Maintenance of traditional landmarks is also a major issue that the government needs to address. As pointed out in Dear Albania, there are many landmarks that are in serious need of attention. An inherited communist infrastructure that is declining daily seriously haunts any progress that can be made. In many ways, this should be a priority for the government considering the historical importance of such landmarks, but also the fact that many of them can be visited during all seasons, which could be a nice way to boost tourism year round.

A note of concern needs to be kept in mind. In 2017, contribution of travel and tourism to GDP (% of gdp) for Albania was 26.2 %. Contribution of travel and tourism to GDP (% of GDP) of Albania increased from 9.5 % in 1998 to 26.2 % in 2017 growing at an average annual rate of 6.05 %. While the increase is a good sign of a developing country, it also poises some concerns because it risks creating dependency on one sector. This would be imprudent for the economy; it would fluctuate based on how the sector was doing. Above all, it would create a dependency on the good graces of all countries, like the situation in Turkey has shown in the past.

In closing, it is important to acknowledge that this just a skeleton of the major challenges and opportunities that the Albanian tourism sector presents. Additional research is necessary and pivotal to reach adequate strategies. The burden of such research falls within the government if it serious about putting the country on a map as a tourist haven. Put differently, the Albanian government has no time for vacations.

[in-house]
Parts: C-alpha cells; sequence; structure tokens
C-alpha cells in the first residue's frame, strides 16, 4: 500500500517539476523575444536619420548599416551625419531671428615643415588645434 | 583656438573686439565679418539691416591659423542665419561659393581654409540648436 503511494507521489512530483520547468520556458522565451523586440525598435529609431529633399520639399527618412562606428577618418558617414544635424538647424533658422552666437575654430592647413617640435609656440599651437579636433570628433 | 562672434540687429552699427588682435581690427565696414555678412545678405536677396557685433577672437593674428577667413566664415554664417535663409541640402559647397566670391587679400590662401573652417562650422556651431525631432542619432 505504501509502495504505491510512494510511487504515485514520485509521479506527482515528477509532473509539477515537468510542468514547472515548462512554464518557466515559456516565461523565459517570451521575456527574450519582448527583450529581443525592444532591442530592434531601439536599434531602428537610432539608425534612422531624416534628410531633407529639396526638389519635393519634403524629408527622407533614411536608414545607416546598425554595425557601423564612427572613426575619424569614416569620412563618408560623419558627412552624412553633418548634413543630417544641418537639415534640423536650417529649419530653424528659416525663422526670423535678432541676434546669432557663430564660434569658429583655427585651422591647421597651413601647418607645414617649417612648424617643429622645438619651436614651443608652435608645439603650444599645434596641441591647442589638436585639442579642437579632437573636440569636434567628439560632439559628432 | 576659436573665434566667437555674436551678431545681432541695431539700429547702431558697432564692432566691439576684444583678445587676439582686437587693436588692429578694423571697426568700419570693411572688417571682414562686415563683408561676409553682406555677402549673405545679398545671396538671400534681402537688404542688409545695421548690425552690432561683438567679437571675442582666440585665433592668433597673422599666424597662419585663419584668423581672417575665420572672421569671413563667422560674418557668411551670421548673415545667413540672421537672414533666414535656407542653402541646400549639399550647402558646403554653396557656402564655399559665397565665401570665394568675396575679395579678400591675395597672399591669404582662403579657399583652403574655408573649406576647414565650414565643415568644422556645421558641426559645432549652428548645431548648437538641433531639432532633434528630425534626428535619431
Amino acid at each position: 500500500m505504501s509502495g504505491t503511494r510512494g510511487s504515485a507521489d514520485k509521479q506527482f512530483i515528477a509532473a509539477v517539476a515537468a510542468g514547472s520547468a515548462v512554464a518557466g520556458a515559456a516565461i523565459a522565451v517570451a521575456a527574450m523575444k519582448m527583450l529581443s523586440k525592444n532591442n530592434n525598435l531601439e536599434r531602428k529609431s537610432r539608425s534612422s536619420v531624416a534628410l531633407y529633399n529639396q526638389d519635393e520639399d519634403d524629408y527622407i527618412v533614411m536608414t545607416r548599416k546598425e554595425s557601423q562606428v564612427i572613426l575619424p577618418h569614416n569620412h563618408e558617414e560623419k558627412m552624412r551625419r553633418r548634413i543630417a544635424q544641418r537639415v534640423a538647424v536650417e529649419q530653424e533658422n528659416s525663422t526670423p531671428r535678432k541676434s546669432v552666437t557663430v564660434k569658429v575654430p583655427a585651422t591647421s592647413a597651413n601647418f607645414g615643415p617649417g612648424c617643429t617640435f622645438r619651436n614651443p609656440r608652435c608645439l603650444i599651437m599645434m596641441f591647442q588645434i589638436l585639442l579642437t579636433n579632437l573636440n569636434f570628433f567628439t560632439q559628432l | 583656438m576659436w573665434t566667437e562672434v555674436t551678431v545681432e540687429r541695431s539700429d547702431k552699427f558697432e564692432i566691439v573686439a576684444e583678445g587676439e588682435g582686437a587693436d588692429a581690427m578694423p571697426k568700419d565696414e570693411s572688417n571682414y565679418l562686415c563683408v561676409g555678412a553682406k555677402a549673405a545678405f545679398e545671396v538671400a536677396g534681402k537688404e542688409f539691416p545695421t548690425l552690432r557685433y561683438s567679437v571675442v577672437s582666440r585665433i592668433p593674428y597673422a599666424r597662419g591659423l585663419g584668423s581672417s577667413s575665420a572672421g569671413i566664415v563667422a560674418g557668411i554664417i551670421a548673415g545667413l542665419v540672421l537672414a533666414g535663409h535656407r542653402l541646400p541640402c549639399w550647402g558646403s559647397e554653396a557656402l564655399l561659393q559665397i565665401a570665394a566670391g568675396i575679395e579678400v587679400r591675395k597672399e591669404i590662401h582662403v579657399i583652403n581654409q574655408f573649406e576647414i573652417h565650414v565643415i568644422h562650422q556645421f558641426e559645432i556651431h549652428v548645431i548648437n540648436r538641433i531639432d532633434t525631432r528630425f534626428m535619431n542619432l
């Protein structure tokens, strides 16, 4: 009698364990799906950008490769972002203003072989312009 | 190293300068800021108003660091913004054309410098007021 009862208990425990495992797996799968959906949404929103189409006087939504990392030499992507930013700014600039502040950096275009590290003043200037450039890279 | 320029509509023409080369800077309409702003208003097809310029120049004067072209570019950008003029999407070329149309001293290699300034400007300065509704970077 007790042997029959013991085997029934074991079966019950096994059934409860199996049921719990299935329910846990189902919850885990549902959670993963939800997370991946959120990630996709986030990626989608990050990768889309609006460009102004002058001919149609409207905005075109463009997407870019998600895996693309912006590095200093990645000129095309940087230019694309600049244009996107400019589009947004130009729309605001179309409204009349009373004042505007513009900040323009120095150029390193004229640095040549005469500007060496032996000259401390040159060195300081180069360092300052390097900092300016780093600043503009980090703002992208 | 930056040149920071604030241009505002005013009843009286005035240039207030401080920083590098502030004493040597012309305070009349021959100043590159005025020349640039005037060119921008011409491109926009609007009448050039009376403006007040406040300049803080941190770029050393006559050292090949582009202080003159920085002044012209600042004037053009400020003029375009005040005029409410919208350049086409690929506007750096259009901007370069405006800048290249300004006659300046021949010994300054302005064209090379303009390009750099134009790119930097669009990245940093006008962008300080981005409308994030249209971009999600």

The Know Nothing Virus

A virus strikes Albanian public servants each time corruption scandals become public. This is the Know Nothing Virus, for its consequences are the same as its name – the victims know nothing after they get stricken. The last scandal with Bank of Albania – the central bank in the country – proves the point.

Earlier this summer, a scandal revolving around the Bank of Albania became public. Apparently, a number of employees of the bank had been stealing money, amounting to approximately the nominal value of 7.1 million dollars. Dozens of employees have been called in for interrogation and a few have been arrested. Yet no one feels responsible or acknowledges responsibility; at least, no one admits to knowing anything.

“There was chaos. There was no regulation about the responsibilities of each person. We are still shocked. We don’t know anything,” said Petrit Ramohitaj, Chief of the Active Cash, and Bashkim Xhilaga, former Monitoring Supervisor, after they were arrested.

The Director of the Banknote Emitting Department, Dorian Collaku, couldn’t believe that the investigators had the nerve to call him in for a deposition while he was on vacation. His answer: “Let me finish my vacation and then I will come to testify.” And so he did, only to state that he knew nothing.

The Governor of the Bank of Albania, Ardian Fullani, is probably the most controversial figure in this scandal. Mr. Fullani met with members of the Parliamentary Commission of Economy to discuss the issue. In a public declaration, he stated that the act itself does not reflect on the vital role of the institution and that the people responsible will face justice.